I’ve got my share of “bigger” ideas as well, such as doing whatever it takes to make the space behind the Stanley Milner library a proper usable square, perhaps alongside a larger revitalization of the building. Another one would be closing Rice Howard Way to vehicles and extending it to the top of the river valley.

I’m sure I’m just scratching the surface with this list, but the point is that there’s a lot more that goes into downtown revitalization than megaprojects. What are your ideas?

Edmonton-based startup Edistorm continues to grow

edistorm One of the things we need to do more of in Edmonton (especially in the tech sector) is celebrate our successes (storytelling). Reg and I talk all the time, but not always about our respective projects. Recently though, I had the opportunity to ask Reg about Edistorm, his web-based, collaborative brainstorming solution. He first previewed it to the local community at DemoCampEdmonton4 back in October 2008, and has been steadily improving it ever since, demoing again at Launch Party in March. Reg said the feedback he received and introductions that he made at Launch Party were particularly useful. I asked him how the service has been doing since then.

Edistorm has been getting a lot of traction lately, largely from customers outside of Edmonton. In the last 30 days alone, Edistorm has had visitors from 103 countries and has signed up over 1000 new users. There are registered users from over 60 countries now (one of the great things about Edistorm is that it doesn’t contain a lot of text that needs to be translated…the short intro video on the website is enough for people in any language to get the idea and start using it).

For those of you new to the service:

Edistorm takes the metaphor of sticky notes on a boardroom wall and brings it online allowing anyone, anywhere to brainstorm with only a web browser.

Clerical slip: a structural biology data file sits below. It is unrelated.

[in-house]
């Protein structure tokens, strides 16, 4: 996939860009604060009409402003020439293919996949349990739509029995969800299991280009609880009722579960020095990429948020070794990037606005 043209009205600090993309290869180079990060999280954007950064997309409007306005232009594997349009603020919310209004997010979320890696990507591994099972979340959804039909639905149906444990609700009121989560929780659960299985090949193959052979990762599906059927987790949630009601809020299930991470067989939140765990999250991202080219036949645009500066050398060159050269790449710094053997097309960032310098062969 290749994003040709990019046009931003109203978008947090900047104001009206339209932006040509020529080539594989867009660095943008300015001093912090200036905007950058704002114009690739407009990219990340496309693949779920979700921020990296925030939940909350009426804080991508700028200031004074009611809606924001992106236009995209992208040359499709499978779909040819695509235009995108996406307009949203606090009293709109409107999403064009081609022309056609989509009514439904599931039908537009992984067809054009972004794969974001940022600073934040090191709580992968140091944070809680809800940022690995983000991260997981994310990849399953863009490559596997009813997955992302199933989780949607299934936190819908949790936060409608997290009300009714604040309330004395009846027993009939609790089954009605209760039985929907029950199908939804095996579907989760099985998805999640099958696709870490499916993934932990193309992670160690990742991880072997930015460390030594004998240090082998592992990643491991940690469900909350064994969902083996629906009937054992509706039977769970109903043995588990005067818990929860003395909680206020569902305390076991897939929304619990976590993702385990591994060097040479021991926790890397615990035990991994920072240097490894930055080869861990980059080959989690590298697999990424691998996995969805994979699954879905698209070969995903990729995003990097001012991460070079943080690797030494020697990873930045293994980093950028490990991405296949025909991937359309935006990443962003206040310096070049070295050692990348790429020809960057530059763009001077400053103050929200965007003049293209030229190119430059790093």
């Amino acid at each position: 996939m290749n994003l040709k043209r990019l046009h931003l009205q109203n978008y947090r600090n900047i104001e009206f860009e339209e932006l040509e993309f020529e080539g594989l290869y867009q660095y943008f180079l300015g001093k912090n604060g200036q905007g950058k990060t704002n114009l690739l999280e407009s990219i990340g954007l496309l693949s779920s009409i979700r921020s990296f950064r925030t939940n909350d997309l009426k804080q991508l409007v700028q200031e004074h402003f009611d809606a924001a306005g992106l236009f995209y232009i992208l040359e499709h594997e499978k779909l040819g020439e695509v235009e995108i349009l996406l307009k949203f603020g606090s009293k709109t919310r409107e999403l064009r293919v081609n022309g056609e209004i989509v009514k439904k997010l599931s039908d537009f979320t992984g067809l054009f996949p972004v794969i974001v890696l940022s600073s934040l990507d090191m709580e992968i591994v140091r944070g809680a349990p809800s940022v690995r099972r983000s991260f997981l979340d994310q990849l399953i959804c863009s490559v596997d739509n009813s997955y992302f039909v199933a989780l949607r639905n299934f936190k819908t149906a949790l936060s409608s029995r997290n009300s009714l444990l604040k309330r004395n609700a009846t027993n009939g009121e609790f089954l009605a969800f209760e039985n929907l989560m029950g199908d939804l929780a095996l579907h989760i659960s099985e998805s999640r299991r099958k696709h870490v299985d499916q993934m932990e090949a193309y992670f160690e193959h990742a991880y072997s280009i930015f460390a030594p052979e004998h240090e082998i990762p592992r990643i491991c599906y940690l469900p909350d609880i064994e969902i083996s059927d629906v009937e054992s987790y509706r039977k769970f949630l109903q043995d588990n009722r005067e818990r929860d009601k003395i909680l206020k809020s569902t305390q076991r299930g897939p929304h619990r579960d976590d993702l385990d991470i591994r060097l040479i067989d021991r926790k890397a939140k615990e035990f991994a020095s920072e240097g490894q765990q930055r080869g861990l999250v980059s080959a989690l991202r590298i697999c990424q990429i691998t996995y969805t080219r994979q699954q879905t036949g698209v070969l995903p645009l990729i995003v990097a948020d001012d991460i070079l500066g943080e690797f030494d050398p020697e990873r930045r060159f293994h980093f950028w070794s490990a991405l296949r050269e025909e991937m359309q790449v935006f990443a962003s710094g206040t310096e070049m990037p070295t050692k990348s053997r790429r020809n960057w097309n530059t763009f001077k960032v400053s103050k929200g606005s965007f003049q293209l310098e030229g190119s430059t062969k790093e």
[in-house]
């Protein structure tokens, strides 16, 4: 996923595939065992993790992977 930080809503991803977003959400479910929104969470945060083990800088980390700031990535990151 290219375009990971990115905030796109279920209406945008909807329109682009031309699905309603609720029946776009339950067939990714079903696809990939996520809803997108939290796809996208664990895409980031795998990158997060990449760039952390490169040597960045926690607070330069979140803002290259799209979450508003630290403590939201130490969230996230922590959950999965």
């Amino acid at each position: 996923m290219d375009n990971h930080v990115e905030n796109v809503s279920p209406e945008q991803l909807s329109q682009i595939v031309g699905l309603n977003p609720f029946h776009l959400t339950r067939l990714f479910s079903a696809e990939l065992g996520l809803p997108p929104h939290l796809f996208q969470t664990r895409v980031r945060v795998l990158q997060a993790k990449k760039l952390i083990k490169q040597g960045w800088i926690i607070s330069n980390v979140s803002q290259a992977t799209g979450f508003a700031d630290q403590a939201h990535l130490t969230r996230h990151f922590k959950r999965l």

After you login and create a storm, you’re presented with a nice blank canvas. You can add ideas (on sticky notes, natch) both manually and from “idea bots” that brainstorm with you, then you can organize and vote on them. If you invite others to join your storm, they can add ideas to the canvas and vote in real-time as well.

I asked Reg what was new with Edistorm. Turns out there’s a number of things the team has added recently:

  • You can now get daily email summaries to see which ideas have been added or commented on in your storms.
  • One of the coolest new features is templates, which help your organize your ideas on the storm canvas. When creating a storm, you can choose from SWOT analysis, pros vs. cons, domain names, and more. The team is open to ideas for more templates too!
  • Sharing storms is even easier – you can simply provide a key now, instead of having to invite via email.
  • A new iPhone app will be available in the app store within the next two weeks!

Brainstorming is something everyone does, and Edistorm makes it easy to brainstorm online with others. Reg sounds pretty excited about the growth he’s achieved so far (with very little marketing) and about where the service is headed feature-wise. Best of all, it sounds like some bigger organizations are starting to take notice. I think it’s great that another local startup is doing well, and I know Edistorm will continue to grow!

If you haven’t tried Edistorm yet, you can sign up for a free account here. Be sure to follow @edistorm on Twitter too!

Idea: Proud Edmonton Tech Company badge

Edmonton SkylineThings have definitely improved in the last couple of years, but Edmonton still has a reputation as something of a dead zone for innovation. Or perhaps more accurately, we don’t really have a reputation – we’re not on the radar in most cases. It’s not true of course, there are plenty of interesting and innovative projects, companies, and people in Edmonton. The challenge is making others aware of them.

There are a variety of ways to do that. One is through the media, both traditional and new. Such mentions tend to be fleeting, however. Another way is through events such as DemoCamp, though those typically benefit only the locals. These are important, and we should keep doing them, but we need something else as well.

As I thought more about the problem, it occurred to me that we could learn something from other industries. There are two organizations in particular that do a good job of boosting local companies – Original Fare and Keep Edmonton Original. You can find their logos at independent restaurants and retailers around the city, and I think seeing them reinforces the notion that we have more than just big box stores and chains. What if we had something similar for technology companies?

For tech companies, the web is important. It’s often the first point of interaction. As such, it’s always been a pet peeve of mine that so many local tech companies seem afraid to mention on their website that they are based in Edmonton:

I’m not trying to suggest that any of these companies have intentionally left Edmonton out, but I do think there is room for improvement.

So here’s the idea: what if every local tech company put a badge on their website that says “Proud Edmonton Tech Company”? What kind of an impact would that have? I think it would definitely help with awareness.